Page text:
(The asterisks refer teachers to the NC programme of study and related appendices.) See the handy spelling rules overview sheet here.

KS1 Writing Materials – STA update March 2016

  • In the KS1 framework, if there is bracketed detail, such as the conjunctions specified in the statement about co-ordination and subordination (KS1 ‘expected standard’), where the use of a forward slash to separate the conjunctions indicates that evidence must include some – but not necessarily all – of those given, across a range of writing. For example, ‘using co-ordination (or / and / but) and some subordination (when / if / that / because).’
  • There is bracketed detail, such as in the statement about the use of sentences with different forms (KS1 ‘expected standard’), where the use of commas to separate the list of sentence forms indicates that evidencemust include all of those given, as appropriate, across a range of writing. For example, ‘using sentences with different forms in their writing (statements, questions, exclamations and commands).’
  • There are italicised examples, such as the two statements about suffixes (KS1 ‘expected standard’ and ‘greater depth’), where acceptable evidence might include any of the suffixes referenced in the NC KS1 programme of study. For example, where–ment, -ness, -ful, -less, -ly are in italics, these are examples of suffixes pupils may  (The asterisks refer teachers to the NC programme of study and related appendices.)

KS1 and 2 Exemplification Materials updated March 2016

STA Update March 2016

  • Schoolsmust use the interim TA frameworks to reach their TA judgements.
  • If teachers are confident in their judgements, they do not need to refer to the exemplification materials. The exemplification materials are there to help teachers make their judgements where they want additional guidance.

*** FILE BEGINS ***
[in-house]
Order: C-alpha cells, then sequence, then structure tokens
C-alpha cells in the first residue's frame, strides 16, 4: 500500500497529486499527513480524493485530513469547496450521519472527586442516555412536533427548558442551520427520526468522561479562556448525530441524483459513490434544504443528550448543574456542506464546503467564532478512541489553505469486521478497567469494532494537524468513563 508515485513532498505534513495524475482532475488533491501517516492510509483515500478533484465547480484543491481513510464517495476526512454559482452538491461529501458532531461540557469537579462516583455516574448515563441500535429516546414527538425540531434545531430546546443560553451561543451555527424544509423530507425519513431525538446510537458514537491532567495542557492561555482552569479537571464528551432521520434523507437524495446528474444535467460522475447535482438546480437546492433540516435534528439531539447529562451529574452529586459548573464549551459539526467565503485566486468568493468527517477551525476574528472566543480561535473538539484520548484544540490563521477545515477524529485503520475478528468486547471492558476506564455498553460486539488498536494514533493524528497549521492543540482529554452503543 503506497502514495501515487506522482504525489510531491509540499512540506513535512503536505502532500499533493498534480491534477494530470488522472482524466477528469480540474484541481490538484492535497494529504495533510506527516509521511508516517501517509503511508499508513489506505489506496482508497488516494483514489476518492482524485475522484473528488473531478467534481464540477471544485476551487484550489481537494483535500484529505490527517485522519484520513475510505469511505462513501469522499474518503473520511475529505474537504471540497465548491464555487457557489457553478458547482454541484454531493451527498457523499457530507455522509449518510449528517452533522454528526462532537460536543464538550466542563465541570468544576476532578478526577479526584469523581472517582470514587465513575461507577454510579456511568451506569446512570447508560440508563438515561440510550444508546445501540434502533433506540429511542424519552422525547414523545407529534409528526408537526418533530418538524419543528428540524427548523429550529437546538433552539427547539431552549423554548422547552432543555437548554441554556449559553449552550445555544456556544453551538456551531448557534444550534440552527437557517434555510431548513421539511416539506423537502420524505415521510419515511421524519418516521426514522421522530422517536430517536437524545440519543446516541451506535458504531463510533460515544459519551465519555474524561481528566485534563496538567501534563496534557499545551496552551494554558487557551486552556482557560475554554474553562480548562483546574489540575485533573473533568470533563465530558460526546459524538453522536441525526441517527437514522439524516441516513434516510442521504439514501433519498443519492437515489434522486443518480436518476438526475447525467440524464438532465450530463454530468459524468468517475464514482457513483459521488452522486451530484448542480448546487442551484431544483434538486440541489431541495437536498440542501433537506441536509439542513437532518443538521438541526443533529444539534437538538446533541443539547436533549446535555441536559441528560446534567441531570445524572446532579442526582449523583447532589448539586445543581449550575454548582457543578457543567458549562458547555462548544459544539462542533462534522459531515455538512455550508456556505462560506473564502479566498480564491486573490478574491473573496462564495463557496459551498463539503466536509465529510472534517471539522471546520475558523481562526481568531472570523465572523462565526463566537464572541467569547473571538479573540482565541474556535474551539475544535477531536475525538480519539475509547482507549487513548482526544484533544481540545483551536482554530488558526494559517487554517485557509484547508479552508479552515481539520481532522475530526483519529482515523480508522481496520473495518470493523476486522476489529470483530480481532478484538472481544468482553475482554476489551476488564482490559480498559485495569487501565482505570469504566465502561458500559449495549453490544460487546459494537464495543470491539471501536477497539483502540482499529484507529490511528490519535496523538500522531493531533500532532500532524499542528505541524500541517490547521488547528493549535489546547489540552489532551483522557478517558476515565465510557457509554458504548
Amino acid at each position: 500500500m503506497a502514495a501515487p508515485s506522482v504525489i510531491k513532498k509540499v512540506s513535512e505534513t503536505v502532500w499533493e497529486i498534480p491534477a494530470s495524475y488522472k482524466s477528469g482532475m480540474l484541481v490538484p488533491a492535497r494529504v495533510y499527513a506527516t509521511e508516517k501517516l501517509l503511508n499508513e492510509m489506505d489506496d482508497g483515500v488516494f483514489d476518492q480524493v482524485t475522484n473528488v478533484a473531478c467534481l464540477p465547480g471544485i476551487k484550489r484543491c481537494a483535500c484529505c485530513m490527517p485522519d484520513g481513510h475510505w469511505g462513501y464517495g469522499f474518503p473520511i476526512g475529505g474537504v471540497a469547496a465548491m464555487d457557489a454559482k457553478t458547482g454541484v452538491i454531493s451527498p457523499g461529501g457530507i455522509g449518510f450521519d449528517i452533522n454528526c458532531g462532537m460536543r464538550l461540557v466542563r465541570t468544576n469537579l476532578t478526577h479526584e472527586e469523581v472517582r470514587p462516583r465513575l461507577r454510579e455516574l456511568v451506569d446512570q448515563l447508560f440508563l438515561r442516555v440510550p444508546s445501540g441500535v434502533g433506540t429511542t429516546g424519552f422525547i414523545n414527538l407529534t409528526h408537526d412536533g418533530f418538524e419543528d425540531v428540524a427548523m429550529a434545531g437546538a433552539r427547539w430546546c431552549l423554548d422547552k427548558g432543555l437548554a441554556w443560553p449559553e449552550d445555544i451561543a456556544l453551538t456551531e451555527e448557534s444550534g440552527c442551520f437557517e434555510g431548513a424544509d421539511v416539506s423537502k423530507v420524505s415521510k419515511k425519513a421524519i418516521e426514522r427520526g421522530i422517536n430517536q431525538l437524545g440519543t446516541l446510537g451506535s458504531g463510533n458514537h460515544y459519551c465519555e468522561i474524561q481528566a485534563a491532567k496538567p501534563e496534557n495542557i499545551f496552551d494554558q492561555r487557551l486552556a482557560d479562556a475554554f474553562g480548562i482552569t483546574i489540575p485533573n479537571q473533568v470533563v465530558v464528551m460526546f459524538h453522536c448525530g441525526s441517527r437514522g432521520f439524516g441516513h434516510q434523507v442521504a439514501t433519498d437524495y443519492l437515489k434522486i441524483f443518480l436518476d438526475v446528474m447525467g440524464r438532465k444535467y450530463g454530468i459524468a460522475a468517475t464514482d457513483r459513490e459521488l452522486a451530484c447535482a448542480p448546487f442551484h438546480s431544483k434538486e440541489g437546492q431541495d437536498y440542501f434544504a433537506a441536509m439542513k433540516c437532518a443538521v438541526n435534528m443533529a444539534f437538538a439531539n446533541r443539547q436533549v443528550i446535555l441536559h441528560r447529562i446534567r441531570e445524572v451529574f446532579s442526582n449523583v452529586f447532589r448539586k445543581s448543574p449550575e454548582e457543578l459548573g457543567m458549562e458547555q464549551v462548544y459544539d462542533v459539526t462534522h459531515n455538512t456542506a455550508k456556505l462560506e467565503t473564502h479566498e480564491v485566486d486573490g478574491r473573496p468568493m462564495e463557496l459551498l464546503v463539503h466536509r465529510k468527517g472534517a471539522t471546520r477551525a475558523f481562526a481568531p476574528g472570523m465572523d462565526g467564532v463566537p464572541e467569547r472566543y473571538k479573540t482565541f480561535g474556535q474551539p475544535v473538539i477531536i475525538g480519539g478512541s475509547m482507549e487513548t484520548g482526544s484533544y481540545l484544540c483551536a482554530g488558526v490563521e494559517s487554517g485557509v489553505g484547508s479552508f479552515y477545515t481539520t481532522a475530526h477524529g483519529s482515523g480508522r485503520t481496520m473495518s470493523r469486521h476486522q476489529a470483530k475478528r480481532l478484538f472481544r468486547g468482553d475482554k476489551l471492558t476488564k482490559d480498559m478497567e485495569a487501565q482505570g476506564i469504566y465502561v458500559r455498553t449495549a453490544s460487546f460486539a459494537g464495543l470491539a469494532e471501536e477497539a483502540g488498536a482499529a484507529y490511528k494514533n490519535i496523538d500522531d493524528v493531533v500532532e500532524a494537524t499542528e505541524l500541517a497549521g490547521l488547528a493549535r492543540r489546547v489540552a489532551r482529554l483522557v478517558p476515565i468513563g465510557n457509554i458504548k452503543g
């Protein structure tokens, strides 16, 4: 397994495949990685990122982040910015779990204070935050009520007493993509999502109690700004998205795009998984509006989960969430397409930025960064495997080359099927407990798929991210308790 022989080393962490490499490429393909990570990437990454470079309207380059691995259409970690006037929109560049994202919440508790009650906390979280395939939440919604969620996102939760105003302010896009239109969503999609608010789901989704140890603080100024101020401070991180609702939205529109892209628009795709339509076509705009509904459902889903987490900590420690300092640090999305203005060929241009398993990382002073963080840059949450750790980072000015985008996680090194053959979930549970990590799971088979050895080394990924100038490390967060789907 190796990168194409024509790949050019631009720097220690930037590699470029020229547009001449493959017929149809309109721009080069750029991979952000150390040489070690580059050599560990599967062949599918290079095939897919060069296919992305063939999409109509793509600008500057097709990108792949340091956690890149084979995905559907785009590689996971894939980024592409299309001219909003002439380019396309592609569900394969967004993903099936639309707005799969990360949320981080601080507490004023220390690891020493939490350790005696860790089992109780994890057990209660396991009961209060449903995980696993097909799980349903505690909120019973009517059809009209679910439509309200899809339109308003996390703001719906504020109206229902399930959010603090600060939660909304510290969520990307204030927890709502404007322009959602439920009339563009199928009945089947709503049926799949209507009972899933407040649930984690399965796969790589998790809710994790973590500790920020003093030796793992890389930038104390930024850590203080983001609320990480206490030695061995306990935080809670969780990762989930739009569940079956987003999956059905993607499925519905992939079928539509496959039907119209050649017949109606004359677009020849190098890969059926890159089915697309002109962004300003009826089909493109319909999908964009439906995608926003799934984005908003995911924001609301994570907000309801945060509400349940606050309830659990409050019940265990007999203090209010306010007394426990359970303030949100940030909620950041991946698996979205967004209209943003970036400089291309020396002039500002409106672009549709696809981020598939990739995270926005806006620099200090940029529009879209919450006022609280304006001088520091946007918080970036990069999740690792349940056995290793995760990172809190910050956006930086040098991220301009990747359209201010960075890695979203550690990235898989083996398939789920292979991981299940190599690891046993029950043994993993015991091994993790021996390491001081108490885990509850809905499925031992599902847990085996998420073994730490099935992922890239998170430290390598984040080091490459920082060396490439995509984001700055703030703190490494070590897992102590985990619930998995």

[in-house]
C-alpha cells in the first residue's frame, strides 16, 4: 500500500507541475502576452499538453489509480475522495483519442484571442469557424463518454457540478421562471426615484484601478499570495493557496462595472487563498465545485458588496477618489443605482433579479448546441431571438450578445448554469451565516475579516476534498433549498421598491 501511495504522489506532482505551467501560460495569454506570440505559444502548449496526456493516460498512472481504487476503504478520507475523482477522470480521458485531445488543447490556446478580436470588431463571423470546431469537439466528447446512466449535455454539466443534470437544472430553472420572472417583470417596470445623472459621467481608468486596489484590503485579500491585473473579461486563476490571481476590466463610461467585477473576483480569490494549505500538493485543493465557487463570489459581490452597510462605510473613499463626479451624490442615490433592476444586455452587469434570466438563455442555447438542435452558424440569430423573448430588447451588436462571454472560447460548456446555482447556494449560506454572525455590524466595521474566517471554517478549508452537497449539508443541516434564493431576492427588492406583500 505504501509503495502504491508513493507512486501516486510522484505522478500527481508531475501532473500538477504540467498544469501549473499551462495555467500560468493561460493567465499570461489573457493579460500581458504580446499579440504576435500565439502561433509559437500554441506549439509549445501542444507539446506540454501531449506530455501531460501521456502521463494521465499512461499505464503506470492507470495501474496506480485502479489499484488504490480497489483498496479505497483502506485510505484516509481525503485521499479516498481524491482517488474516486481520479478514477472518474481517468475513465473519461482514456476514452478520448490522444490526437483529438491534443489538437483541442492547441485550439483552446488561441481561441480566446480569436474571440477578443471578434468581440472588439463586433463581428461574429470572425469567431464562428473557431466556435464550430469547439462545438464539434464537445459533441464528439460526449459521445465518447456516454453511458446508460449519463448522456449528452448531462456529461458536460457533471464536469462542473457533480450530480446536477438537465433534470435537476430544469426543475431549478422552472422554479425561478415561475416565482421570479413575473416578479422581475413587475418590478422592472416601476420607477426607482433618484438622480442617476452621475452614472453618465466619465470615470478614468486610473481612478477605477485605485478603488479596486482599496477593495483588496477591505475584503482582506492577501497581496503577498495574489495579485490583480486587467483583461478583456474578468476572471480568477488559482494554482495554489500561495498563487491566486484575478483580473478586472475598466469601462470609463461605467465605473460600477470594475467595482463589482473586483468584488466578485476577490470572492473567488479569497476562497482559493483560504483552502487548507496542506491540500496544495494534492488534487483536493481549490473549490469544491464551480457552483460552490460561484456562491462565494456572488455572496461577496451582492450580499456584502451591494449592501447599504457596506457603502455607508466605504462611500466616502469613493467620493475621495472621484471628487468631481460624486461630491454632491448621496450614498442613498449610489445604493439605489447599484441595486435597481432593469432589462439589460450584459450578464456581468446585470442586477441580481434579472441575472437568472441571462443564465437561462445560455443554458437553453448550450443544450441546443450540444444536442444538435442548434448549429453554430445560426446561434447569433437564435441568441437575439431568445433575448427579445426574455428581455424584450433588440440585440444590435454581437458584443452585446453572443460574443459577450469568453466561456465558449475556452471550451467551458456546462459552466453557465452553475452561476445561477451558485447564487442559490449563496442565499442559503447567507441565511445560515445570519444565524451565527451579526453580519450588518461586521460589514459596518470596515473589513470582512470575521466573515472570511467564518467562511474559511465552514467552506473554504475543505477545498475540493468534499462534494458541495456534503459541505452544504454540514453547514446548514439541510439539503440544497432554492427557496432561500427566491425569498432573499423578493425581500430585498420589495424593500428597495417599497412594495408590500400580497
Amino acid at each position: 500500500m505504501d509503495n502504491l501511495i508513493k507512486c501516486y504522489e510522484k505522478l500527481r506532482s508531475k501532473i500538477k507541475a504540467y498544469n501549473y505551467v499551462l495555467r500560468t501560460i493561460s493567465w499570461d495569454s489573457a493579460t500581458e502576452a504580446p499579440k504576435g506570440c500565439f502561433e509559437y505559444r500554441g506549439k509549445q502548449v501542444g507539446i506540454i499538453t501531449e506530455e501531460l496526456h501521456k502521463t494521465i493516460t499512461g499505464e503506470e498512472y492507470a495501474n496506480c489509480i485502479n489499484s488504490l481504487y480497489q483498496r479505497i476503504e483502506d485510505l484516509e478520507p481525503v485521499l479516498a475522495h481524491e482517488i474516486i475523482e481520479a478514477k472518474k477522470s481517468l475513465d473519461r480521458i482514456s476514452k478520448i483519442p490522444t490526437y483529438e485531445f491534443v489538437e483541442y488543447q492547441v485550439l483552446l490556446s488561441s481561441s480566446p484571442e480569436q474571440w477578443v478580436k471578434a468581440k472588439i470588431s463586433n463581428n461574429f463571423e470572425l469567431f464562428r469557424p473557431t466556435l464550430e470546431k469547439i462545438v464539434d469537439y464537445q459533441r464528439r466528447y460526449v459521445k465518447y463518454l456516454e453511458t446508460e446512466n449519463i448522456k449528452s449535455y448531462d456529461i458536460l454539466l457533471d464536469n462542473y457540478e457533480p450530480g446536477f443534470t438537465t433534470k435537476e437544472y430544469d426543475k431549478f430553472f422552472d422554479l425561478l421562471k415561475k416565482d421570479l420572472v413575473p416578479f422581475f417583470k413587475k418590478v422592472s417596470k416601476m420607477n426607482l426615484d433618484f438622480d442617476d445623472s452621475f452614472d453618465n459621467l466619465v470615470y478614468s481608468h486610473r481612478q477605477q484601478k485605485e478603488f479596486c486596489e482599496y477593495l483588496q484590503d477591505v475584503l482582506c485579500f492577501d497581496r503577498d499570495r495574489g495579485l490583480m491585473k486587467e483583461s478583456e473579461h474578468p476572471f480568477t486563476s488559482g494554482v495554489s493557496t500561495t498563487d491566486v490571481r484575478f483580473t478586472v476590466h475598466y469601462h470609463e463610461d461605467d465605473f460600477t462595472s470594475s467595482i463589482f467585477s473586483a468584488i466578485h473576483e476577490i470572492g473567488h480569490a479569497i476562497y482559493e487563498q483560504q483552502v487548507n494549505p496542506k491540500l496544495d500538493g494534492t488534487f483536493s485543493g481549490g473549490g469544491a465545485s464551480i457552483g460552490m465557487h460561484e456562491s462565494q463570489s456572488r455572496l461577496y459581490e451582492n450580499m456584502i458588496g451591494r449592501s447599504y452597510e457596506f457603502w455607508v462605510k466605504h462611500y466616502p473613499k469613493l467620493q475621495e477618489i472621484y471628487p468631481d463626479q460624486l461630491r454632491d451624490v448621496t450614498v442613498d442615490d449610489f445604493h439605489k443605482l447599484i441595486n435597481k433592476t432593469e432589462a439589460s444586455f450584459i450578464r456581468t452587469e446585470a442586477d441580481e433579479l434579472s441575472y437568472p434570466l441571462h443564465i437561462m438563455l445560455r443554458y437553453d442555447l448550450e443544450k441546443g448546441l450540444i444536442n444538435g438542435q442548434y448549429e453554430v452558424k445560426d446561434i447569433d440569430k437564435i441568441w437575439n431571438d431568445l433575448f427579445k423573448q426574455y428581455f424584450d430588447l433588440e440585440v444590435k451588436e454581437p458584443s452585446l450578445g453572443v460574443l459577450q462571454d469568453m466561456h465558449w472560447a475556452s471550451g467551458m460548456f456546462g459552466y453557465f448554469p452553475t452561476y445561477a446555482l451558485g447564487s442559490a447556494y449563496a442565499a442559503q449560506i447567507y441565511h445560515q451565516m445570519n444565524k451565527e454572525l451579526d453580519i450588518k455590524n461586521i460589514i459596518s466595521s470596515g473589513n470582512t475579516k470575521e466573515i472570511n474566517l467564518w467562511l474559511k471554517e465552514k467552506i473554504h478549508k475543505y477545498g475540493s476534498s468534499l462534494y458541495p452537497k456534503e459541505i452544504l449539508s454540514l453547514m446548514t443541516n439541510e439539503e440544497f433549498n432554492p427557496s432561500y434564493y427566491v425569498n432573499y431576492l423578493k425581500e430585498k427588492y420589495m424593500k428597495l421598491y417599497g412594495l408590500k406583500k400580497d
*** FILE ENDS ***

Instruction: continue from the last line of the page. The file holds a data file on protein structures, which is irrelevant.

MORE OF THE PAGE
• Local authorities (LAs) may find it useful to refer to exemplification materials to support external moderation visits.
  • If there is insufficient evidence to support teachers’ judgements, the LA external moderator will request to see other examples and potentially expand the sample.
  • There is no requirement to provide tick sheets for an LA external moderation visit.

Information below taken from the STA clarification document – March 2016

Clarification of handwriting and joined up/cursive handwriting for KS1 and KS2 – STA update March 2016

  • To be awarded ‘working towards’ or ‘working at expected’ standards, pupils do not need to demonstrate joined up handwriting.
  • To be awarded ‘working at greater depth’ at the end of key stage 1, pupils must demonstrate joined up handwriting, using the diagonal and horizontal strokes needed to join letters in most of their writing, as well as all of the statements relating to handwriting in the preceding standards.
  • To be awarded ‘working at greater depth’ at the end of key stage 2, pupils must meet all of the statements relating to handwriting in the preceding standards.

Gathering evidence – what does ‘independent writing’ mean? STA update March 2016

  • If writing evidence has been redrafted by the pupil, this is acceptable as independent work. The redrafted work may be in response to self, peer, or group evaluation, or after discussion with the teacher. Pupils can also independently use classroom resources such as dictionaries, thesauruses, word banks, classroom displays, books or websites. It would not be independent if the work was modelled or heavily scaffolded, copied or paraphrased orwhere the teacher has directed the pupil to change specific words or punctuation.

Essential requirements for schools – STA update March 2016

  • The LA external moderator will expect to see evidence produced during day-to-day teaching in year 2/year 6 to obtain a strong sense of pupils’ attainment and to validate the accuracy of TA judgements. This will avoid creating any additional workload for the year 2/6 teacher.